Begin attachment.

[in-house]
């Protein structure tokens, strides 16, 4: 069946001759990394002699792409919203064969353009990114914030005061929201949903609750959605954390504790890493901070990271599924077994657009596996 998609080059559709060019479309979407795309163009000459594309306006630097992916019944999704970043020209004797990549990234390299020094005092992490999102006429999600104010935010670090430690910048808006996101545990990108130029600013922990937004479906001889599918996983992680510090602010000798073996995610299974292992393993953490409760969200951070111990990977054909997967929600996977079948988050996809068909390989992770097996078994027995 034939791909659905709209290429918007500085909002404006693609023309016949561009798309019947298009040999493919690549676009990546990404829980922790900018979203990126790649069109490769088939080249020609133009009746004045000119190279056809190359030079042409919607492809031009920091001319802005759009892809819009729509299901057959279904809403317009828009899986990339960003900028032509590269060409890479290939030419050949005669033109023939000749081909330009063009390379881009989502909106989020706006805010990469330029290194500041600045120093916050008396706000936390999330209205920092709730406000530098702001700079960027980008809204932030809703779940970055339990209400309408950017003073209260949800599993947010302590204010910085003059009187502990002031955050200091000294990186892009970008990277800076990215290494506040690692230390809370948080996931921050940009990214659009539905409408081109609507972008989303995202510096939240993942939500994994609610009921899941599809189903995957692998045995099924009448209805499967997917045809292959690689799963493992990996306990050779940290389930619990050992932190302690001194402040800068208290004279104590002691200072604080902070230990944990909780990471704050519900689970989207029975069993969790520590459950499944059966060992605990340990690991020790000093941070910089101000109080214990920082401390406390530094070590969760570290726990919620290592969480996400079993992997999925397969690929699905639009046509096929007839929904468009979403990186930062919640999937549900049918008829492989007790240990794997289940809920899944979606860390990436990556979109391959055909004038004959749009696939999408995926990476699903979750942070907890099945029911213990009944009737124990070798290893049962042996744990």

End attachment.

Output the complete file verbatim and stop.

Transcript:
[in-house]
């Protein structure tokens, strides 16, 4: 069946001759990394002699792409919203064969353009990114914030005061929201949903609750959605954390504790890493901070990271599924077994657009596996 998609080059559709060019479309979407795309163009000459594309306006630097992916019944999704970043020209004797990549990234390299020094005092992490999102006429999600104010935010670090430690910048808006996101545990990108130029600013922990937004479906001889599918996983992680510090602010000798073996995610299974292992393993953490409760969200951070111990990977054909997967929600996977079948988050996809068909390989992770097996078994027995 034939791909659905709209290429918007500085909002404006693609023309016949561009798309019947298009040999493919690549676009990546990404829980922790900018979203990126790649069109490769088939080249020609133009009746004045000119190279056809190359030079042409919607492809031009920091001319802005759009892809819009729509299901057959279904809403317009828009899986990339960003900028032509590269060409890479290939030419050949005669033109023939000749081909330009063009390379881009989502909106989020706006805010990469330029290194500041600045120093916050008396706000936390999330209205920092709730406000530098702001700079960027980008809204932030809703779940970055339990209400309408950017003073209260949800599993947010302590204010910085003059009187502990002031955050200091000294990186892009970008990277800076990215290494506040690692230390809370948080996931921050940009990214659009539905409408081109609507972008989303995202510096939240993942939500994994609610009921899941599809189903995957692998045995099924009448209805499967997917045809292959690689799963493992990996306990050779940290389930619990050992932190302690001194402040800068208290004279104590002691200072604080902070230990944990909780990471704050519900689970989207029975069993969790520590459950499944059966060992605990340990690991020790000093941070910089101000109080214990920082401390406390530094070590969760570290726990919620290592969480996400079993992997999925397969690929699905639009046509096929007839929904468009979403990186930062919640999937549900049918008829492989007790240990794997289940809920899944979606860390990436990556979109391959055909004038004959749009696939999408995926990476699903979750942070907890099945029911213990009944009737124990070798290893049962042996744990």